Threat in the tropics: Eisenhower Institute students conduct the first sustainability study in Bonaire

“Policy situations need to be seen from all viewpoints,” says environmental studies major and mathematics minor Jarred Jones ’15. “This is how thought processes can be changed.”

This year, Jones and ten other Gettysburg students in the Eisenhower Institute’s Environmental Leadership Program have taken this ethic to heart. Over the past eight months, these students have examined Bonaire’s history, economy, ecology, politics, and culture—and have even plunged into its Caribbean waters—as they conducted the island’s first-ever sustainability study.

As one of four Expert-in-Residence programs at Gettysburg’s Eisenhower Institute, the Environmental Leadership Program (ELP) engages students in environmental policy and sustainability issues through hands-on research and trips to meet with policymakers, experts, stakeholders, and activists. Now in its fourth year, the program is led by Seiden-Levi Fellow of Public Policy Dr. Howard Ernst, a senior scholar at the University of Virginia’s Center for Politics, political science professor at the United States Naval Academy, and a widely-published expert on environmental politics and citizen influence on environmental policy.

View photos on Flickr.

During the fall semester, ELP students met with Ernst to develop an academic foundation in topics such as sustainability, environmental economics, market failure, and environmental policy. They examined case studies in sustainable economics, business practices, communities, buildings, and designs.

In the spring, they broke into small research groups to study Bonaire’s ecology, culture, economy, and political structures using a Circles of Sustainability research protocol designed by the United Nations’ Global Compact Cities Programme. Each group was also tasked with organizing interviews with local experts and stakeholders throughout the trip.

Upon arriving in Bonaire, the group met with Hendrik Wuyts, a Belgian scuba instructor, videographer, and environmental activist who has lived on the island for twenty years. Wuyts took the group to see the impact of tourist cruise ships on the waters and coral reefs and to local landfills and sewage treatment facilities to observe waste dumping and treatment practices that damage local agriculture and water quality.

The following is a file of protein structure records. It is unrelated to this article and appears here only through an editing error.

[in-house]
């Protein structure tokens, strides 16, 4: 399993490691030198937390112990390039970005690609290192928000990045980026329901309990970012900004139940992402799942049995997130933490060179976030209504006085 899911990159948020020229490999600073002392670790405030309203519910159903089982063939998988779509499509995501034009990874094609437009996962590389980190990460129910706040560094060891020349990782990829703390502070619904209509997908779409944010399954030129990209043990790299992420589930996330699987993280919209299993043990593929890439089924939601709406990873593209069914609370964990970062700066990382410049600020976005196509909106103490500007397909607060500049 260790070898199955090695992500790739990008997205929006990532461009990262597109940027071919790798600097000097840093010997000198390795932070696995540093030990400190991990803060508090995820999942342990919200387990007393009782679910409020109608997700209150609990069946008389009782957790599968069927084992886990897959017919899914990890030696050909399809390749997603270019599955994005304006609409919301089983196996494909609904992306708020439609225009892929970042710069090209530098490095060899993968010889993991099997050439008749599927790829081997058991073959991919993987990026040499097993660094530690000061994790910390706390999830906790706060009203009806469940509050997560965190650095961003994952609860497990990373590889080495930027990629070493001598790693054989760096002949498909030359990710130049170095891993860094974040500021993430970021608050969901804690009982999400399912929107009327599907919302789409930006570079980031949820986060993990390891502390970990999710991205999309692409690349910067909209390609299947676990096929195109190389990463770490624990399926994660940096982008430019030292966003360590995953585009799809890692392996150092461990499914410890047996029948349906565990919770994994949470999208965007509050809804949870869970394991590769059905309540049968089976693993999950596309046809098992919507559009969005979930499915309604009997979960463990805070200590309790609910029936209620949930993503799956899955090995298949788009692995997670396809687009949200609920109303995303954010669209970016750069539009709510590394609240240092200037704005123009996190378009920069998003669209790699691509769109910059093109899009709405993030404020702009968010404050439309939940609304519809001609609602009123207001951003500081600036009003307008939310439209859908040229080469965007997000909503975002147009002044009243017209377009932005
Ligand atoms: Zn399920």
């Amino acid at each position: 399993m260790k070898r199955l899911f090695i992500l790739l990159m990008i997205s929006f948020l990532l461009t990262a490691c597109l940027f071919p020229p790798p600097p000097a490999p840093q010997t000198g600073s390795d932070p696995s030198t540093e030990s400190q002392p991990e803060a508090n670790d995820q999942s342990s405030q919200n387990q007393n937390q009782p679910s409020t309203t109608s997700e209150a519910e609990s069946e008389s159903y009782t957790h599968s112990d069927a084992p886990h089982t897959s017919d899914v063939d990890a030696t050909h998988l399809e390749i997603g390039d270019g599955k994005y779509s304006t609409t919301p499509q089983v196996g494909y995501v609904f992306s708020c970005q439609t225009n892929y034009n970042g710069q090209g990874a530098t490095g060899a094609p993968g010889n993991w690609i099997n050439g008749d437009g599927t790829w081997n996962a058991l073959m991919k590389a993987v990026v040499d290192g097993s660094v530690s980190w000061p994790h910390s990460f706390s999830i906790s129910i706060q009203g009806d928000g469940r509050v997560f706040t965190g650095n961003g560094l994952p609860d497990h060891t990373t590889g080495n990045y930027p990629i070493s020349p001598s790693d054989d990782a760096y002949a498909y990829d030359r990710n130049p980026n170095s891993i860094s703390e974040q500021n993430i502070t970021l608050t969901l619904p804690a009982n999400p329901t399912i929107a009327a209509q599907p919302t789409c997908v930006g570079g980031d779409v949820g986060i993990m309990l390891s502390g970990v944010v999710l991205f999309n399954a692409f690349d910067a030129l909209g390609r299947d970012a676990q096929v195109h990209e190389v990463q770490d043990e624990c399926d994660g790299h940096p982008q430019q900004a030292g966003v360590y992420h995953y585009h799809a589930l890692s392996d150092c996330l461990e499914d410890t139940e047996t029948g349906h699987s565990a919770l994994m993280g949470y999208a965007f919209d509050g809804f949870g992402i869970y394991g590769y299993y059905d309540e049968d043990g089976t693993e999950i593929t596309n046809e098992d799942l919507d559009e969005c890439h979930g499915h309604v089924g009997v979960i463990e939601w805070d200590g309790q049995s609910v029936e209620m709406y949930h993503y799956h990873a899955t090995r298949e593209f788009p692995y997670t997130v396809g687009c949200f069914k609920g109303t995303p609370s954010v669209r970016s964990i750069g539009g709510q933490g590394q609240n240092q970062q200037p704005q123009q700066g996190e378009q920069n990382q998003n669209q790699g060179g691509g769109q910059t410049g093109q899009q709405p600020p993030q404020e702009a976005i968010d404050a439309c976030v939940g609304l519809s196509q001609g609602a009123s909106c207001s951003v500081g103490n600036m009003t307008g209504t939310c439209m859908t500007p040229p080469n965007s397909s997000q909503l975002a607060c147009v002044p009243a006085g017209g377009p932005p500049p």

Salt PlantTheir visit with Wuyts was followed by several days of interviews with industry leaders, scholars, governmental representatives, and experts from local nonprofit organizations. These interviews revealed conflicting perspectives about the island’s economy, culture, and politics, as well as tensions between environmental preservation efforts, the needs and goals of native Bonairians, and the interests of Bonaire’s various governing bodies.

Pervading the weeks’ discussions was the island’s tourism industry, which caters primarily to visitors seeking to explore its easily accessible coral reef. Environmental studies and public policy double major Kelly Gross ’15 was especially struck by an ecotourism industry that often damages the very environment it seeks to enjoy. “Often the older generation of divers are not educated about how to not harm the coral,” she said. “It’s unfortunate that those who care and admire the coral most are often the most destructive.”

ELP participants also met with representatives from nonprofit organizations that work to ensure local residents’ access to fresh food and provide after-school programming for disadvantaged local youth. They also spoke with an organization that leads cultural education and preservation efforts for residents and visitors, and discussed the linguistic barriers of an educational system that forces students to transition from their native language (Papiamentu) to Dutch upon entering high school. These visits helped students contextualize their research within the island’s history of slavery, colonialism, and poverty—as well as to consider Bonaire’s likelihood of becoming a sustainable, independent state.

Cactus Fence“More than anything, this trip reaffirmed my belief that there is no way to separate environmental issues from those of the political and social realm,” said environmental studies major and secondary education minor Autumn Arthur ’14.

Environmental studies major and business minor Jessica Zupancic ’14, agreed, highlighting the program’s impact on her as both a student and a scientist. “One of the largest ‘take home messages’ that has stuck with me,” she said, “was the idea that as a member of the science community, it is not simply enough for me to just ‘do’ science; I must work to bring greater public awareness to what I have learned.”

You can learn more about the sustainability study in Bonaire by visiting the group’s interactive Google Tour Builder or their Bonaire Wiki page. Additional information about the Eisenhower Institute’s Expert-in-Residence programs and Dr. Ernst can be found on the Eisenhower Institute’s website and in the spring issue of the Gettysburg Magazine.

For students interested in applying for the 2014-2015 Environmental Leadership program, the deadline is May 15.

Founded in 1832, Gettysburg College is a highly selective four-year residential college of liberal arts and sciences with a strong academic tradition. Alumni include Rhodes Scholars, a Nobel laureate, and other distinguished scholars. The college enrolls 2,600 undergraduate students and is located on a 200-acre campus adjacent to the Gettysburg National Military Park in Pennsylvania.

Contact: Christine Shanaberger, associate director of communications/coordinator of presidential communications 717.337.6806

Posted: Wed, 30 Apr 2014

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